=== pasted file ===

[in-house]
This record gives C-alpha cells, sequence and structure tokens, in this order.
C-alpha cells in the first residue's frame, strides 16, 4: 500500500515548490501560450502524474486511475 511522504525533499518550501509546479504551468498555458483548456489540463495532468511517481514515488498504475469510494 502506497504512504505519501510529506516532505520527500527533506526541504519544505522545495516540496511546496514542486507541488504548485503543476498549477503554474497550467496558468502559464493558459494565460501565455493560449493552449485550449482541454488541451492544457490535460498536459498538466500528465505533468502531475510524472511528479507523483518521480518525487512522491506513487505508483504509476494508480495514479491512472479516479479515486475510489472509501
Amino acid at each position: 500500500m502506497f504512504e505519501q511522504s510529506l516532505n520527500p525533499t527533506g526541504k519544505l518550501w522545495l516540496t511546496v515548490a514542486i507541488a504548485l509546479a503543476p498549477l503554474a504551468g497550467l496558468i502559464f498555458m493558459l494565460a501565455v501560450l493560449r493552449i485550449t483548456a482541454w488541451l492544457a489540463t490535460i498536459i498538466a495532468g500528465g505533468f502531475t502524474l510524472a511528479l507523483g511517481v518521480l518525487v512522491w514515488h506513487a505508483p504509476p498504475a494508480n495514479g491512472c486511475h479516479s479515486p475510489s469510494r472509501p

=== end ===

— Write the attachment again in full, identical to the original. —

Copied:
[in-house]
This record gives C-alpha cells, sequence and structure tokens, in this order.
C-alpha cells in the first residue's frame, strides 16, 4: 500500500515548490501560450502524474486511475 511522504525533499518550501509546479504551468498555458483548456489540463495532468511517481514515488498504475469510494 502506497504512504505519501510529506516532505520527500527533506526541504519544505522545495516540496511546496514542486507541488504548485503543476498549477503554474497550467496558468502559464493558459494565460501565455493560449493552449485550449482541454488541451492544457490535460498536459498538466500528465505533468502531475510524472511528479507523483518521480518525487512522491506513487505508483504509476494508480495514479491512472479516479479515486475510489472509501
Amino acid at each position: 500500500m502506497f504512504e505519501q511522504s510529506l516532505n520527500p525533499t527533506g526541504k519544505l518550501w522545495l516540496t511546496v515548490a514542486i507541488a504548485l509546479a503543476p498549477l503554474a504551468g497550467l496558468i502559464f498555458m493558459l494565460a501565455v501560450l493560449r493552449i485550449t483548456a482541454w488541451l492544457a489540463t490535460i498536459i498538466a495532468g500528465g505533468f502531475t502524474l510524472a511528479l507523483g511517481v518521480l518525487v512522491w514515488h506513487a505508483p504509476p498504475a494508480n495514479g491512472c486511475h479516479s479515486p475510489s469510494r472509501p